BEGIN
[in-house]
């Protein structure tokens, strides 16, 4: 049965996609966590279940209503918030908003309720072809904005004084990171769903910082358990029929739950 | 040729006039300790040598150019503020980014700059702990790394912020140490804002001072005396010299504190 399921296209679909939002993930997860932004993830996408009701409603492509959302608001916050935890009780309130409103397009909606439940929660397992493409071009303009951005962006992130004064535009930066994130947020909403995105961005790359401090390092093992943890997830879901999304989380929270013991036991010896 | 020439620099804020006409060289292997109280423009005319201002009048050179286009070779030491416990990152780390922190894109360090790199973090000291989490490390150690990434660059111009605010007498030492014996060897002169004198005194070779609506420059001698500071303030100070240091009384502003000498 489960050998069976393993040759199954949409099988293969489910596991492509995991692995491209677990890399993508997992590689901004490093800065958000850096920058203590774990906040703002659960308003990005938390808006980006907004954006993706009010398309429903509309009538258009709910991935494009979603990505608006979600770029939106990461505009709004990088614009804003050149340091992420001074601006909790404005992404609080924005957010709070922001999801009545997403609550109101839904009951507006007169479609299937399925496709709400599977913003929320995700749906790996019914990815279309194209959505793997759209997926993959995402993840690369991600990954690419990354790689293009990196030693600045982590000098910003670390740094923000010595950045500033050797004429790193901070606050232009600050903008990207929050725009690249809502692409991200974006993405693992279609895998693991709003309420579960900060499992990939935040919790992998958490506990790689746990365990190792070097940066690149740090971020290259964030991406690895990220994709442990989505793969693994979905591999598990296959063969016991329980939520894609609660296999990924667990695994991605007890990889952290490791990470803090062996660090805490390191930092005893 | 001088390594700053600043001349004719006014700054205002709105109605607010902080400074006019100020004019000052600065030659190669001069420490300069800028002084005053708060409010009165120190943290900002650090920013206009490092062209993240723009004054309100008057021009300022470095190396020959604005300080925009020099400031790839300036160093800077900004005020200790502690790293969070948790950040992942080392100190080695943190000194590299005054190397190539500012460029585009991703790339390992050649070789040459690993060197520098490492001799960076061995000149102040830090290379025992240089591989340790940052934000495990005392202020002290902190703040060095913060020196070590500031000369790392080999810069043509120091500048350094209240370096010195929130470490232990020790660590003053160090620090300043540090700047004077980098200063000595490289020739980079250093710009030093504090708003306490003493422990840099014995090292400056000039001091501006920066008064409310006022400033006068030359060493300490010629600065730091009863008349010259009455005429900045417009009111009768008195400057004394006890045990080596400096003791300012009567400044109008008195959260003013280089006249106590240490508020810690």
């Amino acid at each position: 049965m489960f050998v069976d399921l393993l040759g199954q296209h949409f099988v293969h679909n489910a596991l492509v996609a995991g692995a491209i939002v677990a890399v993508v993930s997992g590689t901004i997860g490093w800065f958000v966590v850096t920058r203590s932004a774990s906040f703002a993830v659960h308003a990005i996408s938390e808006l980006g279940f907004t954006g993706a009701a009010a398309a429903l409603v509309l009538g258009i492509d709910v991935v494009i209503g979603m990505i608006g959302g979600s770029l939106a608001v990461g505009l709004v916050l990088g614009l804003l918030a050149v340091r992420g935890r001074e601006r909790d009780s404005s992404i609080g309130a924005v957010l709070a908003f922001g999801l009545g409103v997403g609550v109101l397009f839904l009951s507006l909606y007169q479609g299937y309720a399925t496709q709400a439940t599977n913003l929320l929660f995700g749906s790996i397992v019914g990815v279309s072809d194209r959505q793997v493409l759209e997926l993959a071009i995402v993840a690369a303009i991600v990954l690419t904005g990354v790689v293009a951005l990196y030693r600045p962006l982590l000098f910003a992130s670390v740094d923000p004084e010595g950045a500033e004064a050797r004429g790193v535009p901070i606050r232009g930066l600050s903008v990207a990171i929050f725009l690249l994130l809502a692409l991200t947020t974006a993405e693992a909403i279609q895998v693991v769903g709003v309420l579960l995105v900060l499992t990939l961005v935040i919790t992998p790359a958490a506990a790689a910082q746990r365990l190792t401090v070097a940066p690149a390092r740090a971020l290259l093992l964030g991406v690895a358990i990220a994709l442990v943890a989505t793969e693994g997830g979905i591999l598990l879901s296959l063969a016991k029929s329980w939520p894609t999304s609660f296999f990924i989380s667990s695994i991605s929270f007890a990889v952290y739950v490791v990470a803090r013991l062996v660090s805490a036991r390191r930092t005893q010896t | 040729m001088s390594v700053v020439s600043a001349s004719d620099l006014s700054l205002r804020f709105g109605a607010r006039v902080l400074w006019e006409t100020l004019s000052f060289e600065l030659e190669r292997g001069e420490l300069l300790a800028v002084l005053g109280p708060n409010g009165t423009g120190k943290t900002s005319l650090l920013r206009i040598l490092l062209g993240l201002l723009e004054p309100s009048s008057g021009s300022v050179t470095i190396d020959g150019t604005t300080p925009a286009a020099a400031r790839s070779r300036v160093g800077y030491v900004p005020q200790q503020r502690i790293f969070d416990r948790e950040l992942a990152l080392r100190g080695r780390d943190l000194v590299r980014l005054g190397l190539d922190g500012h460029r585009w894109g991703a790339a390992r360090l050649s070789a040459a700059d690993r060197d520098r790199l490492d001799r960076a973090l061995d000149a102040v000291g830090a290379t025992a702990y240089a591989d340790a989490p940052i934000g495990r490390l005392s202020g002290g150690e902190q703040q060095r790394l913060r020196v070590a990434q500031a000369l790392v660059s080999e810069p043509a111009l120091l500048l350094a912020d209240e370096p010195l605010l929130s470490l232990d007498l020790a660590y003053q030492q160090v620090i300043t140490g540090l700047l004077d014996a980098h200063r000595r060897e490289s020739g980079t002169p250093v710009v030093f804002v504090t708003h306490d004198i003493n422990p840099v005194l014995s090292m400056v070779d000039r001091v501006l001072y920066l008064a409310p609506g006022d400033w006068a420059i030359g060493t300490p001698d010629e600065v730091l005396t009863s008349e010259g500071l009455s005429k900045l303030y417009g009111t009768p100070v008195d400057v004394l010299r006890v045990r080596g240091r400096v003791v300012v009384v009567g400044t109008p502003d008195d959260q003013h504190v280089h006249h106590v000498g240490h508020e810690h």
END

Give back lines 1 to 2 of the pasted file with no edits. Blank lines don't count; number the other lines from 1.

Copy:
[in-house]
């Protein structure tokens, strides 16, 4: 049965996609966590279940209503918030908003309720072809904005004084990171769903910082358990029929739950 | 040729006039300790040598150019503020980014700059702990790394912020140490804002001072005396010299504190 399921296209679909939002993930997860932004993830996408009701409603492509959302608001916050935890009780309130409103397009909606439940929660397992493409071009303009951005962006992130004064535009930066994130947020909403995105961005790359401090390092093992943890997830879901999304989380929270013991036991010896 | 020439620099804020006409060289292997109280423009005319201002009048050179286009070779030491416990990152780390922190894109360090790199973090000291989490490390150690990434660059111009605010007498030492014996060897002169004198005194070779609506420059001698500071303030100070240091009384502003000498 489960050998069976393993040759199954949409099988293969489910596991492509995991692995491209677990890399993508997992590689901004490093800065958000850096920058203590774990906040703002659960308003990005938390808006980006907004954006993706009010398309429903509309009538258009709910991935494009979603990505608006979600770029939106990461505009709004990088614009804003050149340091992420001074601006909790404005992404609080924005957010709070922001999801009545997403609550109101839904009951507006007169479609299937399925496709709400599977913003929320995700749906790996019914990815279309194209959505793997759209997926993959995402993840690369991600990954690419990354790689293009990196030693600045982590000098910003670390740094923000010595950045500033050797004429790193901070606050232009600050903008990207929050725009690249809502692409991200974006993405693992279609895998693991709003309420579960900060499992990939935040919790992998958490506990790689746990365990190792070097940066690149740090971020290259964030991406690895990220994709442990989505793969693994979905591999598990296959063969016991329980939520894609609660296999990924667990695994991605007890990889952290490791990470803090062996660090805490390191930092005893 | 001088390594700053600043001349004719006014700054205002709105109605607010902080400074006019100020004019000052600065030659190669001069420490300069800028002084005053708060409010009165120190943290900002650090920013206009490092062209993240723009004054309100008057021009300022470095190396020959604005300080925009020099400031790839300036160093800077900004005020200790502690790293969070948790950040992942080392100190080695943190000194590299005054190397190539500012460029585009991703790339390992050649070789040459690993060197520098490492001799960076061995000149102040830090290379025992240089591989340790940052934000495990005392202020002290902190703040060095913060020196070590500031000369790392080999810069043509120091500048350094209240370096010195929130470490232990020790660590003053160090620090300043540090700047004077980098200063000595490289020739980079250093710009030093504090708003306490003493422990840099014995090292400056000039001091501006920066008064409310006022400033006068030359060493300490010629600065730091009863008349010259009455005429900045417009009111009768008195400057004394006890045990080596400096003791300012009567400044109008008195959260003013280089006249106590240490508020810690």